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Monday, January 23, 2017
At that time the disciples came to Jesus, saying, “Who is the greatest in the kingdom of heaven?” And calling to him a child, he put him in the midst of them and said, “Truly, I say to you, unless you turn and become like children, you will never enter the kingdom of heaven. Whoever humbles himself like this child is the greatest in the kingdom of heaven.
“Whoever receives one such child in my name receives me, but whoever causes one of these little ones who believe in me to sin, it would be better for him to have a great millstone fastened around his neck and to be drowned in the depth of the sea.
The sum of your word is truth,
and every one of your righteous rules endures forever.
Saturday, January 21, 2017
- Pick a translation that works for your family. Don't restrict your family to one translation necessarily. You may have a preferred translation for reading and study. Or maybe your church has a common translation for their pew Bible. Those are good, but pick something that is good for your family. If your children are older, go for a more literal translation like the ESV or NASB. If they are a little younger go for something like the NIV, NET, or HCSB. These are all good translations. Pick one that is good for your family. That said, set the bar high. Don't read them a children's Bible which is a paraphrase. Read them the actual words of God. They pick up more than you might think.
- Start with narrative and work up to didactic. With kids it is good to spend the majority of your reading time in a narrative text. Pick something that tells a story. Something that has characters, a plot line, tension, and resolution. Go back to the beginning with the book of Genesis. Recount the great working of the Holy Spirit in the Acts of the Apostles. Or maybe take a desert tour in the book of Exodus. Start with narrative and you will hold your family's attention as they listen to the greatest story ever told; the story of God's redemptive work. As your kids grow older you can begin incorporating didactic texts; that is, texts that teach, books like the epistles. Having read through the historical accounts of God's redemptive work, they will be better suited to understand the theological implications and applications of that great redemption.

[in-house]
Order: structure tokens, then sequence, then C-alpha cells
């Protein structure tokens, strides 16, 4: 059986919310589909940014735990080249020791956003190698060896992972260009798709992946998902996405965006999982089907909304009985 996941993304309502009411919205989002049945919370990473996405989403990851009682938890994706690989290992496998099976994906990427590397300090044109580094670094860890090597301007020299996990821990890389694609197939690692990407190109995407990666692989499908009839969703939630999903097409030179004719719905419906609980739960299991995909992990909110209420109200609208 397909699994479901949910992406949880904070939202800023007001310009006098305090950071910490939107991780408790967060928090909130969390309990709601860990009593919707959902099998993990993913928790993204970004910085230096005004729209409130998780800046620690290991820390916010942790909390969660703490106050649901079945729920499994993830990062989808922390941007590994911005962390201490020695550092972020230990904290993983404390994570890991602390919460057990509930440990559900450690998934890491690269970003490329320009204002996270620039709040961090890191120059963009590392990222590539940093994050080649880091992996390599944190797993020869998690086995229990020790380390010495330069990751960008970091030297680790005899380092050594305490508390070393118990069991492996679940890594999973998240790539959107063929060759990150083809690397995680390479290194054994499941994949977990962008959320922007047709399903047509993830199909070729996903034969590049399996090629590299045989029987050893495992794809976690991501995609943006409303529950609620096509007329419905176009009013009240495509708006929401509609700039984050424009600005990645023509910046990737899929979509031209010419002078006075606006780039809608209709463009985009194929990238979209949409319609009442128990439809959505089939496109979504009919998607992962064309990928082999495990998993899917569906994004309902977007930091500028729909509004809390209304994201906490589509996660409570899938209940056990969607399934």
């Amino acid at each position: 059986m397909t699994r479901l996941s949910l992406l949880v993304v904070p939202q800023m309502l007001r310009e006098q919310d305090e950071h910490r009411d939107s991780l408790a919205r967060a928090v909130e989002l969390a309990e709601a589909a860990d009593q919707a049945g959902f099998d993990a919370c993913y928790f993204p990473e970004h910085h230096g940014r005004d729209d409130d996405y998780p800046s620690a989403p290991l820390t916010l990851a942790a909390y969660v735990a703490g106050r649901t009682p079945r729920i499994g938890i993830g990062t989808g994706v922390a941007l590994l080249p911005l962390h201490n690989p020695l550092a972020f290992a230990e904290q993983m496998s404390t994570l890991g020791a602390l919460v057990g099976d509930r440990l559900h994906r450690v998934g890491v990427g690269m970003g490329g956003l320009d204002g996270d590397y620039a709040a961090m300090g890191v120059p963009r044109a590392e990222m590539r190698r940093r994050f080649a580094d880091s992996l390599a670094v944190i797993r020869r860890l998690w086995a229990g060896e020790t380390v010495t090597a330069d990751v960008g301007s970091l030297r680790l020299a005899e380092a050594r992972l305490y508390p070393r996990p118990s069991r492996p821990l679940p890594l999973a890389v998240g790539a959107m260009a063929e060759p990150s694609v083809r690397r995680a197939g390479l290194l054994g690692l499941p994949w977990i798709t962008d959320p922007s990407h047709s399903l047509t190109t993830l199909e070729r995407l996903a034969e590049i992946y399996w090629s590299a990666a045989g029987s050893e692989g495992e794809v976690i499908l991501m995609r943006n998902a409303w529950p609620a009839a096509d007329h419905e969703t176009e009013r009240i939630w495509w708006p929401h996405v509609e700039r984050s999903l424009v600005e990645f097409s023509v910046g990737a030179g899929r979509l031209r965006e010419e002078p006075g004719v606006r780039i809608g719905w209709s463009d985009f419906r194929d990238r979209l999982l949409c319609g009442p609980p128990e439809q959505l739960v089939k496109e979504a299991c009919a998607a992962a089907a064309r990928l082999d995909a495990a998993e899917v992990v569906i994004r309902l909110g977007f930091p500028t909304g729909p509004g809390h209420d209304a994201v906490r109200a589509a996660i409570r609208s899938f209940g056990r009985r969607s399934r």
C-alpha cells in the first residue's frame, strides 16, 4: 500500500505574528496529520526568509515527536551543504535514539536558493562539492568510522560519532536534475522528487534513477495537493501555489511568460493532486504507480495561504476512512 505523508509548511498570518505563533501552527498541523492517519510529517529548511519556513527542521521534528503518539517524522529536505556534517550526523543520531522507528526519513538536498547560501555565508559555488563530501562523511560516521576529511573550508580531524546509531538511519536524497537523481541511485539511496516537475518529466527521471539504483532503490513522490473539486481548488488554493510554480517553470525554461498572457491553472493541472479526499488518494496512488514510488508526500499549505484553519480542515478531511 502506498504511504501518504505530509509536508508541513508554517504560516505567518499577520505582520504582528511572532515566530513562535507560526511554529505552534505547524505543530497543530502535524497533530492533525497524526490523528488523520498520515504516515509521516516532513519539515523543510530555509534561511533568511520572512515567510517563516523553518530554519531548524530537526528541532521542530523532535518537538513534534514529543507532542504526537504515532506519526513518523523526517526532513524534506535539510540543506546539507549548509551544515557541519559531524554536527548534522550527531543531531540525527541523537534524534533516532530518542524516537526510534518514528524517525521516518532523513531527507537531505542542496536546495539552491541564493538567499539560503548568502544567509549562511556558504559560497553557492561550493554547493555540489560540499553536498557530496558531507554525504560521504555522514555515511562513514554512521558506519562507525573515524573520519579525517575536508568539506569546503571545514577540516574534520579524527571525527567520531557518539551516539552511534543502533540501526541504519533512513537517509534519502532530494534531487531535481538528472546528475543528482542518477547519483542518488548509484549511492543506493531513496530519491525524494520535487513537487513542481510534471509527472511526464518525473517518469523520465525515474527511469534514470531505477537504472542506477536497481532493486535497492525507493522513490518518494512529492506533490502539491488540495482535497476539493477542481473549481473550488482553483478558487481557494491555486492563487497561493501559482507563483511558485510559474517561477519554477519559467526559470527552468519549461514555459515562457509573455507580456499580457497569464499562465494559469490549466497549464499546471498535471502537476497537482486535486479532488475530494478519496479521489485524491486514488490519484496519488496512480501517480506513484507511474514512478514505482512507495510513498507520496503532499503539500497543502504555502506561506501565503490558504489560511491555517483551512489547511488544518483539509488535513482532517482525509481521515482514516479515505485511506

- Alternate between Old Testament and New Testament. Your goal is to expose your children to the breadth and depth of God's word. Read through a book in the Pentateuch. Then, read through one of the gospels. As you alternate between the two testaments, you maintain a healthy variety. At the same time, you also begin to show your family the vast panorama of Scripture.
- Read a Psalm. Or two. After reading a chapter of narrative, end your reading with a psalm. Your kids might not grasp every poetic nuance. They might not identify with the voice of the psalmist. But they will begin to hear the glory of biblical praise to a wondrous God. You might have to read slowly and explain a few words, but it is worth it.
- Read a proverb. Perhaps last night you read a psalm after your main narrative chapter. This evening, read a pithy wisdom statement from the book of Proverbs. That is all you need, one proverb, one verse. Then explain it to them. You can make a big impact in your children's lives by simply explaining in bite-size pieces how to skillfully live the godly life.